Suzuki’s first-half income up 27.5%
December 4, 2006
Filed under Features
Japan’s Suzuki Motor Corp. says increased automobile sales brought the company record sales and profits for the first half of its fiscal year.
Suzuki net income for the six months ended Sept. 30 was 39.5 billion yen ($337.7 million) or 81.48 yen a share, up 27.5 percent from 30.9 billion yen or 56.86 yen per share during the same period last year. Sales jumped 16.4 percent to 1.48 trillion yen.
Suzuki officials said they expect the year ending March 31, 2007, to signify a fourth consecutive period of record profit. The company expects year-end sales to be about 3 trillion yen ($25.4 billion), up from a previous forecast of 2.8 trillion yen, and thus raised forecasted full-year net income from 66 billion yen ($560 million) to 72 billion yen.
Suzuki consolidated net sales for the year ended March 31, 2006 were 2.75 trillion yen ($23.3 billion), up 116.1 percent compared to prior-year sales. Net income was up 109 percent to 65.95 billion yen ($560 million).
GROWING AUTO BUSINESS
Suzuki’s automobile sales rose 7.2 percent in the first half, driven by an 11 percent gain in overseas business, and the company says it is on target to achieve record sales for the year ending March 31, 2007.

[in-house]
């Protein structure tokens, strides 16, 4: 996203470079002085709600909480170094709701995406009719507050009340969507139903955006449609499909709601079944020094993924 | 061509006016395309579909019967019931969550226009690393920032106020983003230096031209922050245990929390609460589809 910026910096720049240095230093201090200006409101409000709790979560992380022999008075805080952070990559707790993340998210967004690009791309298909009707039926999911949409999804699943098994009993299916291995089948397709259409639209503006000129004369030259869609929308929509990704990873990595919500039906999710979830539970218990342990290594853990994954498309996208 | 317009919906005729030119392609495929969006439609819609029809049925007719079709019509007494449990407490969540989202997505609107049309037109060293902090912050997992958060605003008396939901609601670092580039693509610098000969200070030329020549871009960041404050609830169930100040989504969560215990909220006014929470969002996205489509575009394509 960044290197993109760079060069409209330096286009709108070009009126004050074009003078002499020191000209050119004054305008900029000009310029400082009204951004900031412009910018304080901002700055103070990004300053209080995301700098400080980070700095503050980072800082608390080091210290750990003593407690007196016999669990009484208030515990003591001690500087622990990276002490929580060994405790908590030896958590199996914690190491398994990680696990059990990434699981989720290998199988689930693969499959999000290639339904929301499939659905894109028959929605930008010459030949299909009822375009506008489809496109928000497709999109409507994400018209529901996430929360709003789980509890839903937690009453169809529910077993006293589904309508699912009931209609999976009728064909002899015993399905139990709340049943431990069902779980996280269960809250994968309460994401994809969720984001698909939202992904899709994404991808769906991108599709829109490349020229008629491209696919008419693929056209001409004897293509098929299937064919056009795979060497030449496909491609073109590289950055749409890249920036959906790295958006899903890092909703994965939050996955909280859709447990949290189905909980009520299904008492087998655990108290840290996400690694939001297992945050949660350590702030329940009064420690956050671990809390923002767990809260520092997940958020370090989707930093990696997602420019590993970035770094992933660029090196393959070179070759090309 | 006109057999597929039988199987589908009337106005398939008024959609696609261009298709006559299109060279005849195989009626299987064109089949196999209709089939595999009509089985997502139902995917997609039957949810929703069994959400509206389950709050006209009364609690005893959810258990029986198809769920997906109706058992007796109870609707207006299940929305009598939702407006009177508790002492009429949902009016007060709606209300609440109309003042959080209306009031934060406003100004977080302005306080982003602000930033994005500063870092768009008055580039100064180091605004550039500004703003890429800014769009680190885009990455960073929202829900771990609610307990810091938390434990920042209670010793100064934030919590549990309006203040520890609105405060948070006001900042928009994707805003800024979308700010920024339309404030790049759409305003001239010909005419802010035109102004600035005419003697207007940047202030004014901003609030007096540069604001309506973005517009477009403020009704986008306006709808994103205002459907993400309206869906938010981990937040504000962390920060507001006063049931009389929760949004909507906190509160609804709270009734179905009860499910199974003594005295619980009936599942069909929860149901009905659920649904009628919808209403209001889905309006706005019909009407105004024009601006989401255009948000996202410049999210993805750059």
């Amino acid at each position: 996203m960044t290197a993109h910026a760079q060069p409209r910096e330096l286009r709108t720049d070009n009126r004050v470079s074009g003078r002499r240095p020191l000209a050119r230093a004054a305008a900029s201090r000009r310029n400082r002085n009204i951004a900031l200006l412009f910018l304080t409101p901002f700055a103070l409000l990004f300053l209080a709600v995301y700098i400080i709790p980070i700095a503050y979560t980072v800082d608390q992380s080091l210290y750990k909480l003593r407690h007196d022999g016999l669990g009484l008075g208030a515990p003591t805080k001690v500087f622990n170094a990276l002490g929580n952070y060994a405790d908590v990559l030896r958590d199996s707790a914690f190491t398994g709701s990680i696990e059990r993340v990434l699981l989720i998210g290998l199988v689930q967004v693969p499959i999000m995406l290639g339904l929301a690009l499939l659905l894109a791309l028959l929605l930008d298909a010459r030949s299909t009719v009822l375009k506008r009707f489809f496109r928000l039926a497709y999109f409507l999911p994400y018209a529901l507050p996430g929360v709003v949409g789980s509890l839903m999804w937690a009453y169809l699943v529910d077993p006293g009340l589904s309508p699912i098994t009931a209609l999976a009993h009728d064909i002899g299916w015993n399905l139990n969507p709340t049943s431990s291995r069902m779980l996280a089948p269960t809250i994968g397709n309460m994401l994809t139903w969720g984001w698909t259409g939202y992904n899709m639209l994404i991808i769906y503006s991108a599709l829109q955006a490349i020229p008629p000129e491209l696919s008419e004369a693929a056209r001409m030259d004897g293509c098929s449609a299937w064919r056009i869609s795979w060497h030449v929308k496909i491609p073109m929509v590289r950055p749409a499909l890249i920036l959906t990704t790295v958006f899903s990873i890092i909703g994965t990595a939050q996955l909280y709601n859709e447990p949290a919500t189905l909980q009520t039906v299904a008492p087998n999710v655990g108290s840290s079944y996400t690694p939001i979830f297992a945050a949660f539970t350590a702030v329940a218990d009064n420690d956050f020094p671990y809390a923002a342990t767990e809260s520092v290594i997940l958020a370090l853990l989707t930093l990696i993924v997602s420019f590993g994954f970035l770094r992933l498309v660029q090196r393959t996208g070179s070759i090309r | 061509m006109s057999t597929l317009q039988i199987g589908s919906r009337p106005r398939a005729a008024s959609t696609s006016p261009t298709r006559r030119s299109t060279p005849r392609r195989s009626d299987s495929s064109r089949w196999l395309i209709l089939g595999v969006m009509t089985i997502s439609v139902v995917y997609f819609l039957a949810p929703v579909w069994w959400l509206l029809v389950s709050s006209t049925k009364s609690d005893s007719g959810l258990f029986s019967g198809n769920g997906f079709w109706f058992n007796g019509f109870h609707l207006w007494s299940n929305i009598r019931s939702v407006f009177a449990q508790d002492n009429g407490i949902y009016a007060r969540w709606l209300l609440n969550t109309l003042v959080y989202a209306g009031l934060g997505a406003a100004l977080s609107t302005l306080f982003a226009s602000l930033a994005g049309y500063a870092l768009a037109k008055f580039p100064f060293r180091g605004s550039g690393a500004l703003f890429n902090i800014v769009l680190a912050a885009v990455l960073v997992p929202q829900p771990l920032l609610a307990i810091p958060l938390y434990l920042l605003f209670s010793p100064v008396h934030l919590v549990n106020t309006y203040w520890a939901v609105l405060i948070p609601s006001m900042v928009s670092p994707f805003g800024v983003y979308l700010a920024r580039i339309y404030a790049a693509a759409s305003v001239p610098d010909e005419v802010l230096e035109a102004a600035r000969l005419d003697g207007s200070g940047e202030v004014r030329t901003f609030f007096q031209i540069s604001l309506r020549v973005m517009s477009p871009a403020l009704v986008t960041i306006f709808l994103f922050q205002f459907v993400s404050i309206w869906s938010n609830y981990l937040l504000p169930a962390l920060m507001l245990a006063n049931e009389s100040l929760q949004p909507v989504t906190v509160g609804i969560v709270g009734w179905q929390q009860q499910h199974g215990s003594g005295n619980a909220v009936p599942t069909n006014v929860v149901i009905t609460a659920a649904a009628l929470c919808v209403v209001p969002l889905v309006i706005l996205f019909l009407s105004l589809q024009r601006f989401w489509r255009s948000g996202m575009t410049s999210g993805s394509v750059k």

Last year, Suzuki had global auto sales of 2.12 trillion yen ($18 billion), up 115 percent compared to the prior year. Unit sales grew 109 percent to 2.067 million units and production grew 109 percent to 2.2 million units. In North America, sales were up 119 percent to 89,000 units.
To meet ongoing global demand, the company plans to decrease production of low-margin 660cc mini-vehicles to expand production of larger compact cars, construct further production facilities in Hungary, India and Pakistan, and expand its model lineup by obtaining larger vehicles, such as minivans and pickup trucks, from Nissan Motor Co. and other OEMs.
Suzuki’s net sales from its motorcycle operation climbed 122 percent to 561.31 billion yen ($4.7 billion) for the year ended March 31. Global motorcycle and ATV sales grew 105 percent to 3.06 million units as production increased 106 percent to 3.14 million units.
The company said it planned to cultivate its lucrative North American motorcycle operation this year by introducing new units that compliment the company’s race activities and reflect an image of “sporty, young and unique.”